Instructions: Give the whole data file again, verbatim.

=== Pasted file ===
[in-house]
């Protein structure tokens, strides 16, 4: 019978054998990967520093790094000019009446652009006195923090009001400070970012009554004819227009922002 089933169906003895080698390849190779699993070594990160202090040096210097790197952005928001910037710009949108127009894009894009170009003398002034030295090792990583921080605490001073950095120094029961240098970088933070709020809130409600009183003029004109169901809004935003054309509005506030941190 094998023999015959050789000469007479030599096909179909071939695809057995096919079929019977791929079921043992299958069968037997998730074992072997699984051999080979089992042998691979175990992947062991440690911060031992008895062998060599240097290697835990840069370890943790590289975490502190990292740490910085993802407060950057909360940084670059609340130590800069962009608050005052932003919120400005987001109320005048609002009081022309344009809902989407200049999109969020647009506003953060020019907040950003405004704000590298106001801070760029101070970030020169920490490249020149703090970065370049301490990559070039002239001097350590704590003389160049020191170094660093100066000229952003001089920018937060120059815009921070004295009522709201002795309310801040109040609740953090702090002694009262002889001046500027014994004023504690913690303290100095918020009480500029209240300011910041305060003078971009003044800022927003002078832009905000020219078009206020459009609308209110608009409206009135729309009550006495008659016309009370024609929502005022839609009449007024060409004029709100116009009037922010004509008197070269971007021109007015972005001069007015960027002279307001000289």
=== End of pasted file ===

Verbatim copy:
[in-house]
């Protein structure tokens, strides 16, 4: 019978054998990967520093790094000019009446652009006195923090009001400070970012009554004819227009922002 089933169906003895080698390849190779699993070594990160202090040096210097790197952005928001910037710009949108127009894009894009170009003398002034030295090792990583921080605490001073950095120094029961240098970088933070709020809130409600009183003029004109169901809004935003054309509005506030941190 094998023999015959050789000469007479030599096909179909071939695809057995096919079929019977791929079921043992299958069968037997998730074992072997699984051999080979089992042998691979175990992947062991440690911060031992008895062998060599240097290697835990840069370890943790590289975490502190990292740490910085993802407060950057909360940084670059609340130590800069962009608050005052932003919120400005987001109320005048609002009081022309344009809902989407200049999109969020647009506003953060020019907040950003405004704000590298106001801070760029101070970030020169920490490249020149703090970065370049301490990559070039002239001097350590704590003389160049020191170094660093100066000229952003001089920018937060120059815009921070004295009522709201002795309310801040109040609740953090702090002694009262002889001046500027014994004023504690913690303290100095918020009480500029209240300011910041305060003078971009003044800022927003002078832009905000020219078009206020459009609308209110608009409206009135729309009550006495008659016309009370024609929502005022839609009449007024060409004029709100116009009037922010004509008197070269971007021109007015972005001069007015960027002279307001000289």